LONDON - The U.K. government awarded a grant of £600,000 to PPL Therapeutics plc and the Roslin Institute for research to protect the U.K.'s lead in cloning by nuclear transfer.

The grant, to be matched by £600,000 of funding from PPL itself, will be spent on a three-year project to improve the precision of genetic modification using nuclear transfer. The aim is to develop techniques for removing, as well as replacing, genes, and thus to produce proteins it was not previously possible to generate in transgenic animals.

Alan Colman, research director of PPL, based in Edinburgh, Scotland, told BioWorld International, “This project will give us greater control over the cloning, so the fact that the government has put its hand in its pocket is a sort of endorsement of the technology. The government is keen to protect the U.K.'s lead.“

The grant was given under the Link scheme, which is intended to increase the commercial value of basic research by giving public funding to projects on the condition that this is matched equally by funding from commercial sources.

PPL and Roslin, also of Edinburgh, collaborated on the development of the nuclear transfer technology that in 1997 produced Dolly, the first cloned sheep. The partners also reported last week Roslin has granted PPL an exclusive worldwide license to use nuclear transfer for production of therapeutic and nutraceutical proteins in the milk of transgenic ruminants and rabbits.

In April this year the Roslin Institute formed a start-up company, Roslin Bio-Med plc, to commercialize other aspects of nuclear transfer, notably its use in the area of xenotransplantation. The company, set up with £6 million from the venture capital company 3i plc, is 42 percent owned by the Roslin Institute.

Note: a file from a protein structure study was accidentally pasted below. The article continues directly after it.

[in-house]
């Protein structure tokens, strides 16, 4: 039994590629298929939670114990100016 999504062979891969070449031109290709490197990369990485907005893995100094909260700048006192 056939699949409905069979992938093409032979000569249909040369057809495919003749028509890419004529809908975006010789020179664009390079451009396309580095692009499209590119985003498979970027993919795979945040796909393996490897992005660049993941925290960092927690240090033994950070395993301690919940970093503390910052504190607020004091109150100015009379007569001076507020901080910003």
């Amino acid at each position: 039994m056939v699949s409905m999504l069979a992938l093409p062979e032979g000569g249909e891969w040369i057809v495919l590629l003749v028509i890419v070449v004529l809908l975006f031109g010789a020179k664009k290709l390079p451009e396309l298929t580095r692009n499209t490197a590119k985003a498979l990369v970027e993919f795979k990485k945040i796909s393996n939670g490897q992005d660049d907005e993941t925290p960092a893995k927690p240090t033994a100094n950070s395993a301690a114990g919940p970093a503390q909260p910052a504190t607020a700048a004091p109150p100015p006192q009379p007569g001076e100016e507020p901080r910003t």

“Under the Link scheme the partners have to agree how to deal with intellectual property [IP] before the project starts,“ Colman said. “I can't divulge how we have agreed to split IP, but it is different from the original project, where Roslin developed nuclear transfer and we came in later. We're on the starting line together on this one.

“PPL could have funded the whole project, but I don't think that would have resulted in a better outcome in terms of intellectual property,“ he observed. “Roslin is very happy because it represents the best of both worlds for an academic institution to attract both commercial and government grants.“

Roslin Bio-Med has an exclusive license to develop nuclear transfer technology for all biomedical applications of the precise genetic modification of livestock, excluding those applications covered by Roslin Institute's agreement with PPL.

In the first two to three years it will concentrate on extending the technology to pigs to produce organs for xenotransplantation. *